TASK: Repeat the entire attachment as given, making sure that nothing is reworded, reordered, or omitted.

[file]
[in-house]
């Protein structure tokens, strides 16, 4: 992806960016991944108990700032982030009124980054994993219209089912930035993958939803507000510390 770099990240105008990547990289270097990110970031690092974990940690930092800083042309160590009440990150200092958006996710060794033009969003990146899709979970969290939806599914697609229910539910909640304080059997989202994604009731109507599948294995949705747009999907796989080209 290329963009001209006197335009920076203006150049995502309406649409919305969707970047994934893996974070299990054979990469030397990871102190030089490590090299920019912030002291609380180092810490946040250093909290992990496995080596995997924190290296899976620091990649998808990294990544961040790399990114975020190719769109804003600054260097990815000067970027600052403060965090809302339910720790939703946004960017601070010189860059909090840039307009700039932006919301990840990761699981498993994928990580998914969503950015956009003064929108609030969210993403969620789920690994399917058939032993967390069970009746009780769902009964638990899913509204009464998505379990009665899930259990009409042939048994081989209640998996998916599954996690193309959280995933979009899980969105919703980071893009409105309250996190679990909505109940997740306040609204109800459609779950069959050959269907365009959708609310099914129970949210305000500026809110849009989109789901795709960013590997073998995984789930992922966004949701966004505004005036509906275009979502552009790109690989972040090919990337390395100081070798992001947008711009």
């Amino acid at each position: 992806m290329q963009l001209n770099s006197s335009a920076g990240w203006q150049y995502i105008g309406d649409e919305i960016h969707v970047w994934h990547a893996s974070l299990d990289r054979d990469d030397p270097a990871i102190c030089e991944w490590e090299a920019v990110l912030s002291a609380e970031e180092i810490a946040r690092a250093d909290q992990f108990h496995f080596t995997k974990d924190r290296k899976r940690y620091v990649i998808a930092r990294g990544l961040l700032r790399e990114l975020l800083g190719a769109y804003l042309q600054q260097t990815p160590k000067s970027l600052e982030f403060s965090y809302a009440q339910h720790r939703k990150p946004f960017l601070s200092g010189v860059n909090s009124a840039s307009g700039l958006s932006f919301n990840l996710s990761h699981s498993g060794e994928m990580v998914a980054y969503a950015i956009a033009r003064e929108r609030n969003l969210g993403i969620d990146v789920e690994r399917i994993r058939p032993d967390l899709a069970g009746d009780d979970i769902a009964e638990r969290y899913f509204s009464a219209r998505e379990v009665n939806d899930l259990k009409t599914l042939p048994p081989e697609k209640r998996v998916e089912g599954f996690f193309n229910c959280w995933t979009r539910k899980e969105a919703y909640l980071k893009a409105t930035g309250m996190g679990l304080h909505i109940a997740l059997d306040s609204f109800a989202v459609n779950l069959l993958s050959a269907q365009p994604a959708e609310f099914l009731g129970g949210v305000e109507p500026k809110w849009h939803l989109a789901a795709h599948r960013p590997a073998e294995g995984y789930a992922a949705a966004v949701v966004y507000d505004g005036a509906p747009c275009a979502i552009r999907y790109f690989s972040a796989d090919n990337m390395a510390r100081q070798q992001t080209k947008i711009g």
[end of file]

[in-house]
């Protein structure tokens, strides 16, 4: 992806960016991944108990700032982030009124980054994993219209089912930035993958939803507000510390 770099990240105008990547990289270097990110970031690092974990940690930092800083042309160590009440990150200092958006996710060794033009969003990146899709979970969290939806599914697609229910539910909640304080059997989202994604009731109507599948294995949705747009999907796989080209 290329963009001209006197335009920076203006150049995502309406649409919305969707970047994934893996974070299990054979990469030397990871102190030089490590090299920019912030002291609380180092810490946040250093909290992990496995080596995997924190290296899976620091990649998808990294990544961040790399990114975020190719769109804003600054260097990815000067970027600052403060965090809302339910720790939703946004960017601070010189860059909090840039307009700039932006919301990840990761699981498993994928990580998914969503950015956009003064929108609030969210993403969620789920690994399917058939032993967390069970009746009780769902009964638990899913509204009464998505379990009665899930259990009409042939048994081989209640998996998916599954996690193309959280995933979009899980969105919703980071893009409105309250996190679990909505109940997740306040609204109800459609779950069959050959269907365009959708609310099914129970949210305000500026809110849009989109789901795709960013590997073998995984789930992922966004949701966004505004005036509906275009979502552009790109690989972040090919990337390395100081070798992001947008711009």
């Amino acid at each position: 992806m290329q963009l001209n770099s006197s335009a920076g990240w203006q150049y995502i105008g309406d649409e919305i960016h969707v970047w994934h990547a893996s974070l299990d990289r054979d990469d030397p270097a990871i102190c030089e991944w490590e090299a920019v990110l912030s002291a609380e970031e180092i810490a946040r690092a250093d909290q992990f108990h496995f080596t995997k974990d924190r290296k899976r940690y620091v990649i998808a930092r990294g990544l961040l700032r790399e990114l975020l800083g190719a769109y804003l042309q600054q260097t990815p160590k000067s970027l600052e982030f403060s965090y809302a009440q339910h720790r939703k990150p946004f960017l601070s200092g010189v860059n909090s009124a840039s307009g700039l958006s932006f919301n990840l996710s990761h699981s498993g060794e994928m990580v998914a980054y969503a950015i956009a033009r003064e929108r609030n969003l969210g993403i969620d990146v789920e690994r399917i994993r058939p032993d967390l899709a069970g009746d009780d979970i769902a009964e638990r969290y899913f509204s009464a219209r998505e379990v009665n939806d899930l259990k009409t599914l042939p048994p081989e697609k209640r998996v998916e089912g599954f996690f193309n229910c959280w995933t979009r539910k899980e969105a919703y909640l980071k893009a409105t930035g309250m996190g679990l304080h909505i109940a997740l059997d306040s609204f109800a989202v459609n779950l069959l993958s050959a269907q365009p994604a959708e609310f099914l009731g129970g949210v305000e109507p500026k809110w849009h939803l989109a789901a795709h599948r960013p590997a073998e294995g995984y789930a992922a949705a966004v949701v966004y507000d505004g005036a509906p747009c275009a979502i552009r999907y790109f690989s972040a796989d090919n990337m390395a510390r100081q070798q992001t080209k947008i711009g």